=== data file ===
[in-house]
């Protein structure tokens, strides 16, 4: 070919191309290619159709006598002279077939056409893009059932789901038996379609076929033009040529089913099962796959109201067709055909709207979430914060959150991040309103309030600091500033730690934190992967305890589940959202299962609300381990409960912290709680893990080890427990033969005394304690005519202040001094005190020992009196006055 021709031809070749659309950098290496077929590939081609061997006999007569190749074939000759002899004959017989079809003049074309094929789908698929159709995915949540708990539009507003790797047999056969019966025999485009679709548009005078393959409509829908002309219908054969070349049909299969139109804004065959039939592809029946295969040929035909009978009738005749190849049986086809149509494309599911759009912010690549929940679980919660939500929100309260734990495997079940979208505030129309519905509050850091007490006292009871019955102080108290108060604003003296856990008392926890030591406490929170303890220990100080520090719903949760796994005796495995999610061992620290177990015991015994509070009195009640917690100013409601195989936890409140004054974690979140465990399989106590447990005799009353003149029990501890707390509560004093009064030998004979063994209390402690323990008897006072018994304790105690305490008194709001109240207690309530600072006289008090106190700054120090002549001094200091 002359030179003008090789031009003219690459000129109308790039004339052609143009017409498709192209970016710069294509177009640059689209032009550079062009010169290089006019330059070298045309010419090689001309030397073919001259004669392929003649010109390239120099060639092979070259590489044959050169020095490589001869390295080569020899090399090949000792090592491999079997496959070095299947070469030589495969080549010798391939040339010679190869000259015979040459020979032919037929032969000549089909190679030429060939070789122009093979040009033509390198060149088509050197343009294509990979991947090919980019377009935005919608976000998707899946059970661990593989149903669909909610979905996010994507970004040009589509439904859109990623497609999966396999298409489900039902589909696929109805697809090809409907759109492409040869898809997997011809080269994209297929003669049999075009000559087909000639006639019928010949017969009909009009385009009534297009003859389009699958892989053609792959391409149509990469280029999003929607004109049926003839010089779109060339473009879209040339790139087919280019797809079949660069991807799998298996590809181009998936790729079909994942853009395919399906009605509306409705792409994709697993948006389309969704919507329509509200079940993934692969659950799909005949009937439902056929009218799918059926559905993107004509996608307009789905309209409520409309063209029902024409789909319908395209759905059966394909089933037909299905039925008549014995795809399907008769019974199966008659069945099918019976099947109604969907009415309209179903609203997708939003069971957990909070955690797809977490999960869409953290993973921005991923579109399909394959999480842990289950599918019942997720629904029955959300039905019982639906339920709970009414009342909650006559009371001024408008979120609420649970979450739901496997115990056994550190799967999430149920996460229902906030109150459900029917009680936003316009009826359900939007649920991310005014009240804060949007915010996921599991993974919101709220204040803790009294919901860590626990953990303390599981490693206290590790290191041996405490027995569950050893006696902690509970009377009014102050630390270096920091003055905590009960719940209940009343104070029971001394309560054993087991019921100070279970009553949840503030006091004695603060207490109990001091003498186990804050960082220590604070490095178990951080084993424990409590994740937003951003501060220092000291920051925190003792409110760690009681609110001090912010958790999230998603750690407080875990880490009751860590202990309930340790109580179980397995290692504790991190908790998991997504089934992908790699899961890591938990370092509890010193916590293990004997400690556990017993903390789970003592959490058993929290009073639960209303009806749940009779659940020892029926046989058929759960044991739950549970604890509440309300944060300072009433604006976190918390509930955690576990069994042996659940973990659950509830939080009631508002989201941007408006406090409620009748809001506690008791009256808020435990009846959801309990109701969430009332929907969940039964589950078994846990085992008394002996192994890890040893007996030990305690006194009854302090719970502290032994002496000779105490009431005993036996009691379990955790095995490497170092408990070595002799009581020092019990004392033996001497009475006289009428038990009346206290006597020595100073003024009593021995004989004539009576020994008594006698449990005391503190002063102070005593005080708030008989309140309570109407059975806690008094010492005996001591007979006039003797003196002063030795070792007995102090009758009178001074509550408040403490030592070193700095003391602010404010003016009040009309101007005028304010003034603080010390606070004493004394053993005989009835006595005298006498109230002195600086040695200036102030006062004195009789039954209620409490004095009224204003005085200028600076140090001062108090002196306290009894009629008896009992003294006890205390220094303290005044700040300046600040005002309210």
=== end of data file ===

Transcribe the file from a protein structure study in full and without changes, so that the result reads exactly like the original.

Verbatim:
[in-house]
């Protein structure tokens, strides 16, 4: 070919191309290619159709006598002279077939056409893009059932789901038996379609076929033009040529089913099962796959109201067709055909709207979430914060959150991040309103309030600091500033730690934190992967305890589940959202299962609300381990409960912290709680893990080890427990033969005394304690005519202040001094005190020992009196006055 021709031809070749659309950098290496077929590939081609061997006999007569190749074939000759002899004959017989079809003049074309094929789908698929159709995915949540708990539009507003790797047999056969019966025999485009679709548009005078393959409509829908002309219908054969070349049909299969139109804004065959039939592809029946295969040929035909009978009738005749190849049986086809149509494309599911759009912010690549929940679980919660939500929100309260734990495997079940979208505030129309519905509050850091007490006292009871019955102080108290108060604003003296856990008392926890030591406490929170303890220990100080520090719903949760796994005796495995999610061992620290177990015991015994509070009195009640917690100013409601195989936890409140004054974690979140465990399989106590447990005799009353003149029990501890707390509560004093009064030998004979063994209390402690323990008897006072018994304790105690305490008194709001109240207690309530600072006289008090106190700054120090002549001094200091 002359030179003008090789031009003219690459000129109308790039004339052609143009017409498709192209970016710069294509177009640059689209032009550079062009010169290089006019330059070298045309010419090689001309030397073919001259004669392929003649010109390239120099060639092979070259590489044959050169020095490589001869390295080569020899090399090949000792090592491999079997496959070095299947070469030589495969080549010798391939040339010679190869000259015979040459020979032919037929032969000549089909190679030429060939070789122009093979040009033509390198060149088509050197343009294509990979991947090919980019377009935005919608976000998707899946059970661990593989149903669909909610979905996010994507970004040009589509439904859109990623497609999966396999298409489900039902589909696929109805697809090809409907759109492409040869898809997997011809080269994209297929003669049999075009000559087909000639006639019928010949017969009909009009385009009534297009003859389009699958892989053609792959391409149509990469280029999003929607004109049926003839010089779109060339473009879209040339790139087919280019797809079949660069991807799998298996590809181009998936790729079909994942853009395919399906009605509306409705792409994709697993948006389309969704919507329509509200079940993934692969659950799909005949009937439902056929009218799918059926559905993107004509996608307009789905309209409520409309063209029902024409789909319908395209759905059966394909089933037909299905039925008549014995795809399907008769019974199966008659069945099918019976099947109604969907009415309209179903609203997708939003069971957990909070955690797809977490999960869409953290993973921005991923579109399909394959999480842990289950599918019942997720629904029955959300039905019982639906339920709970009414009342909650006559009371001024408008979120609420649970979450739901496997115990056994550190799967999430149920996460229902906030109150459900029917009680936003316009009826359900939007649920991310005014009240804060949007915010996921599991993974919101709220204040803790009294919901860590626990953990303390599981490693206290590790290191041996405490027995569950050893006696902690509970009377009014102050630390270096920091003055905590009960719940209940009343104070029971001394309560054993087991019921100070279970009553949840503030006091004695603060207490109990001091003498186990804050960082220590604070490095178990951080084993424990409590994740937003951003501060220092000291920051925190003792409110760690009681609110001090912010958790999230998603750690407080875990880490009751860590202990309930340790109580179980397995290692504790991190908790998991997504089934992908790699899961890591938990370092509890010193916590293990004997400690556990017993903390789970003592959490058993929290009073639960209303009806749940009779659940020892029926046989058929759960044991739950549970604890509440309300944060300072009433604006976190918390509930955690576990069994042996659940973990659950509830939080009631508002989201941007408006406090409620009748809001506690008791009256808020435990009846959801309990109701969430009332929907969940039964589950078994846990085992008394002996192994890890040893007996030990305690006194009854302090719970502290032994002496000779105490009431005993036996009691379990955790095995490497170092408990070595002799009581020092019990004392033996001497009475006289009428038990009346206290006597020595100073003024009593021995004989004539009576020994008594006698449990005391503190002063102070005593005080708030008989309140309570109407059975806690008094010492005996001591007979006039003797003196002063030795070792007995102090009758009178001074509550408040403490030592070193700095003391602010404010003016009040009309101007005028304010003034603080010390606070004493004394053993005989009835006595005298006498109230002195600086040695200036102030006062004195009789039954209620409490004095009224204003005085200028600076140090001062108090002196306290009894009629008896009992003294006890205390220094303290005044700040300046600040005002309210």